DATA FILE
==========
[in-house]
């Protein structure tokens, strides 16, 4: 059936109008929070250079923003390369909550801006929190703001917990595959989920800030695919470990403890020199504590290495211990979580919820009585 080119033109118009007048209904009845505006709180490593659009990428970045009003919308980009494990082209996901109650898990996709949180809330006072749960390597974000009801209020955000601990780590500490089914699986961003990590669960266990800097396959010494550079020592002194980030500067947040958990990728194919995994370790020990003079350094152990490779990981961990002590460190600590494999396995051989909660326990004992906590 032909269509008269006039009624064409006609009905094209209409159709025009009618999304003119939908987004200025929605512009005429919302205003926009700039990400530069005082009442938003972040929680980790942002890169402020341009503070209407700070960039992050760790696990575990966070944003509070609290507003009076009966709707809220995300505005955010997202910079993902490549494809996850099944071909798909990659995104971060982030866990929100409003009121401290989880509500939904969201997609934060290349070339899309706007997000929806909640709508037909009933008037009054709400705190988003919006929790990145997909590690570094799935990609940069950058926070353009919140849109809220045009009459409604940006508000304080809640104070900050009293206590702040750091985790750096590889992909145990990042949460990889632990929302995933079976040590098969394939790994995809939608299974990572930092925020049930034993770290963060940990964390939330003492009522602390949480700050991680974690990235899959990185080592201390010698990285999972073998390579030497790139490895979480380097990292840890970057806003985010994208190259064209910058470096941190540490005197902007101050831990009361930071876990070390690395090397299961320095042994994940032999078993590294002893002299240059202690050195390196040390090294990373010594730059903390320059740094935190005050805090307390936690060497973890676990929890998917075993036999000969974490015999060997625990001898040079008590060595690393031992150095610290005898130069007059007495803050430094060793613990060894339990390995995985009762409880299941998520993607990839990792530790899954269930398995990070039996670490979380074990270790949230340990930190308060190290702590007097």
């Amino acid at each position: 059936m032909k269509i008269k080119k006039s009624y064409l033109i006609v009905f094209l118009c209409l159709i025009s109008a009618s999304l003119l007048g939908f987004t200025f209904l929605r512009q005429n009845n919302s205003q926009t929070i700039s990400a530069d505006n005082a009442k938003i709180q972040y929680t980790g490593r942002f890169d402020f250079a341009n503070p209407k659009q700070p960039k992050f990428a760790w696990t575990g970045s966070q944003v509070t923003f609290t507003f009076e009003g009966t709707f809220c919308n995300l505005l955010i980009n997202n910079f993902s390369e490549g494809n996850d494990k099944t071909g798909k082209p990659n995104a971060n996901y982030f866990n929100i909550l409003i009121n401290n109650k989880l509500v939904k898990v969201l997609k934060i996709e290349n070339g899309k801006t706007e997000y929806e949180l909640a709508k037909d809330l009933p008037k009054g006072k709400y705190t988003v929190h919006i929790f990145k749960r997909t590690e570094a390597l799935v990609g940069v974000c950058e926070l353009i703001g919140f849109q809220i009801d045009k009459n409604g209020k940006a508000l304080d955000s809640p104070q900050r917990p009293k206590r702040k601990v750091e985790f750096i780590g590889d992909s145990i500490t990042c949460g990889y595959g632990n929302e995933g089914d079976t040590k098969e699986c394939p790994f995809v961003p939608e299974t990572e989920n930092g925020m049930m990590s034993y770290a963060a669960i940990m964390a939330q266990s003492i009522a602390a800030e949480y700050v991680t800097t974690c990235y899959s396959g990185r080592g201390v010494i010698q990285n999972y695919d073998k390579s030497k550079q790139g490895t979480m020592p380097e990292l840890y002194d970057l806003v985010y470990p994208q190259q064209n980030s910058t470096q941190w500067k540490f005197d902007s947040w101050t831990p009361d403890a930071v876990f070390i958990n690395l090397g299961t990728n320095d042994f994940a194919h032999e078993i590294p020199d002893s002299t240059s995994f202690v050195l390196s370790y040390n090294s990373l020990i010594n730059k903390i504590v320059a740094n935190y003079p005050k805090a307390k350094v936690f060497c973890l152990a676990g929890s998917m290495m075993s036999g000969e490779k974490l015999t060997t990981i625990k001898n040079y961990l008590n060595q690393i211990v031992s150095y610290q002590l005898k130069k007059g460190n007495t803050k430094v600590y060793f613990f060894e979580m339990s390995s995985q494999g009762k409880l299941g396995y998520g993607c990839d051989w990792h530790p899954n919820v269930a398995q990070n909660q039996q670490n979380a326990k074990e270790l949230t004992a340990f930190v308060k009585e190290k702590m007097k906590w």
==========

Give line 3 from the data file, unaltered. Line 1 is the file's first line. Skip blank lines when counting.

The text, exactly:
């Amino acid at each position: 059936m032909k269509i008269k080119k006039s009624y064409l033109i006609v009905f094209l118009c209409l159709i025009s109008a009618s999304l003119l007048g939908f987004t200025f209904l929605r512009q005429n009845n919302s205003q926009t929070i700039s990400a530069d505006n005082a009442k938003i709180q972040y929680t980790g490593r942002f890169d402020f250079a341009n503070p209407k659009q700070p960039k992050f990428a760790w696990t575990g970045s966070q944003v509070t923003f609290t507003f009076e009003g009966t709707f809220c919308n995300l505005l955010i980009n997202n910079f993902s390369e490549g494809n996850d494990k099944t071909g798909k082209p990659n995104a971060n996901y982030f866990n929100i909550l409003i009121n401290n109650k989880l509500v939904k898990v969201l997609k934060i996709e290349n070339g899309k801006t706007e997000y929806e949180l909640a709508k037909d809330l009933p008037k009054g006072k709400y705190t988003v929190h919006i929790f990145k749960r997909t590690e570094a390597l799935v990609g940069v974000c950058e926070l353009i703001g919140f849109q809220i009801d045009k009459n409604g209020k940006a508000l304080d955000s809640p104070q900050r917990p009293k206590r702040k601990v750091e985790f750096i780590g590889d992909s145990i500490t990042c949460g990889y595959g632990n929302e995933g089914d079976t040590k098969e699986c394939p790994f995809v961003p939608e299974t990572e989920n930092g925020m049930m990590s034993y770290a963060a669960i940990m964390a939330q266990s003492i009522a602390a800030e949480y700050v991680t800097t974690c990235y899959s396959g990185r080592g201390v010494i010698q990285n999972y695919d073998k390579s030497k550079q790139g490895t979480m020592p380097e990292l840890y002194d970057l806003v985010y470990p994208q190259q064209n980030s910058t470096q941190w500067k540490f005197d902007s947040w101050t831990p009361d403890a930071v876990f070390i958990n690395l090397g299961t990728n320095d042994f994940a194919h032999e078993i590294p020199d002893s002299t240059s995994f202690v050195l390196s370790y040390n090294s990373l020990i010594n730059k903390i504590v320059a740094n935190y003079p005050k805090a307390k350094v936690f060497c973890l152990a676990g929890s998917m290495m075993s036999g000969e490779k974490l015999t060997t990981i625990k001898n040079y961990l008590n060595q690393i211990v031992s150095y610290q002590l005898k130069k007059g460190n007495t803050k430094v600590y060793f613990f060894e979580m339990s390995s995985q494999g009762k409880l299941g396995y998520g993607c990839d051989w990792h530790p899954n919820v269930a398995q990070n909660q039996q670490n979380a326990k074990e270790l949230t004992a340990f930190v308060k009585e190290k702590m007097k906590w």